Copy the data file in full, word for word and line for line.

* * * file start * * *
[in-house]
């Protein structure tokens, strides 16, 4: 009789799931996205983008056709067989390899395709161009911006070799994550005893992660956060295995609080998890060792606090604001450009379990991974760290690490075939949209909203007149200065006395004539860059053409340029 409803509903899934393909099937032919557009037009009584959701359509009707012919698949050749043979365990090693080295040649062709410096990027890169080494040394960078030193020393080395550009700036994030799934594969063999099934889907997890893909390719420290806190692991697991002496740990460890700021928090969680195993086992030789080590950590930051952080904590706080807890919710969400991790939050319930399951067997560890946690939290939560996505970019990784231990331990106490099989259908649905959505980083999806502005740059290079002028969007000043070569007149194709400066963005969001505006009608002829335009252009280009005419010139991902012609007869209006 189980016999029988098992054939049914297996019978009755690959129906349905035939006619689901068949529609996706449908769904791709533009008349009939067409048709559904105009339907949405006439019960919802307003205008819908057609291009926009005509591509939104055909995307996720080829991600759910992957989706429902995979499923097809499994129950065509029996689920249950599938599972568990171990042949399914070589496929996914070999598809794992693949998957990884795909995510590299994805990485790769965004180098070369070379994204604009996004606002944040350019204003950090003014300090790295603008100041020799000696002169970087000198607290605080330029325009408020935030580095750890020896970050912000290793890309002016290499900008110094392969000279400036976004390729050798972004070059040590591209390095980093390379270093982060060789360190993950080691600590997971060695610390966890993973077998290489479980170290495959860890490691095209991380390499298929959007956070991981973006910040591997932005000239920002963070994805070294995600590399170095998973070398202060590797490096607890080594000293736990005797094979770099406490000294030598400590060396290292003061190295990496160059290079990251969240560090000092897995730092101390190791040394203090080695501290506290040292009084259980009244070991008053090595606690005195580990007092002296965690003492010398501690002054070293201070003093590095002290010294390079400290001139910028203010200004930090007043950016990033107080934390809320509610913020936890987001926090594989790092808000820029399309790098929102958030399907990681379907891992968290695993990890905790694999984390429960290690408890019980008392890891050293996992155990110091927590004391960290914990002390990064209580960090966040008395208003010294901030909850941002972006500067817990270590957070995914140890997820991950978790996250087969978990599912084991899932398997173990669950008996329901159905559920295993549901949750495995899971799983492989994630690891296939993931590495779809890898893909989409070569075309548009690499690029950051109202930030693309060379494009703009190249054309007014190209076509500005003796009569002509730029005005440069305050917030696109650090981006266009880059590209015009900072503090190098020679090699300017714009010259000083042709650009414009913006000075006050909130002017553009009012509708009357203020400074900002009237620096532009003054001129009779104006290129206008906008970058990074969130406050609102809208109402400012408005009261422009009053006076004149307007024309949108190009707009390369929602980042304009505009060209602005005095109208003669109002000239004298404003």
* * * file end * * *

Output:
[in-house]
């Protein structure tokens, strides 16, 4: 009789799931996205983008056709067989390899395709161009911006070799994550005893992660956060295995609080998890060792606090604001450009379990991974760290690490075939949209909203007149200065006395004539860059053409340029 409803509903899934393909099937032919557009037009009584959701359509009707012919698949050749043979365990090693080295040649062709410096990027890169080494040394960078030193020393080395550009700036994030799934594969063999099934889907997890893909390719420290806190692991697991002496740990460890700021928090969680195993086992030789080590950590930051952080904590706080807890919710969400991790939050319930399951067997560890946690939290939560996505970019990784231990331990106490099989259908649905959505980083999806502005740059290079002028969007000043070569007149194709400066963005969001505006009608002829335009252009280009005419010139991902012609007869209006 189980016999029988098992054939049914297996019978009755690959129906349905035939006619689901068949529609996706449908769904791709533009008349009939067409048709559904105009339907949405006439019960919802307003205008819908057609291009926009005509591509939104055909995307996720080829991600759910992957989706429902995979499923097809499994129950065509029996689920249950599938599972568990171990042949399914070589496929996914070999598809794992693949998957990884795909995510590299994805990485790769965004180098070369070379994204604009996004606002944040350019204003950090003014300090790295603008100041020799000696002169970087000198607290605080330029325009408020935030580095750890020896970050912000290793890309002016290499900008110094392969000279400036976004390729050798972004070059040590591209390095980093390379270093982060060789360190993950080691600590997971060695610390966890993973077998290489479980170290495959860890490691095209991380390499298929959007956070991981973006910040591997932005000239920002963070994805070294995600590399170095998973070398202060590797490096607890080594000293736990005797094979770099406490000294030598400590060396290292003061190295990496160059290079990251969240560090000092897995730092101390190791040394203090080695501290506290040292009084259980009244070991008053090595606690005195580990007092002296965690003492010398501690002054070293201070003093590095002290010294390079400290001139910028203010200004930090007043950016990033107080934390809320509610913020936890987001926090594989790092808000820029399309790098929102958030399907990681379907891992968290695993990890905790694999984390429960290690408890019980008392890891050293996992155990110091927590004391960290914990002390990064209580960090966040008395208003010294901030909850941002972006500067817990270590957070995914140890997820991950978790996250087969978990599912084991899932398997173990669950008996329901159905559920295993549901949750495995899971799983492989994630690891296939993931590495779809890898893909989409070569075309548009690499690029950051109202930030693309060379494009703009190249054309007014190209076509500005003796009569002509730029005005440069305050917030696109650090981006266009880059590209015009900072503090190098020679090699300017714009010259000083042709650009414009913006000075006050909130002017553009009012509708009357203020400074900002009237620096532009003054001129009779104006290129206008906008970058990074969130406050609102809208109402400012408005009261422009009053006076004149307007024309949108190009707009390369929602980042304009505009060209602005005095109208003669109002000239004298404003």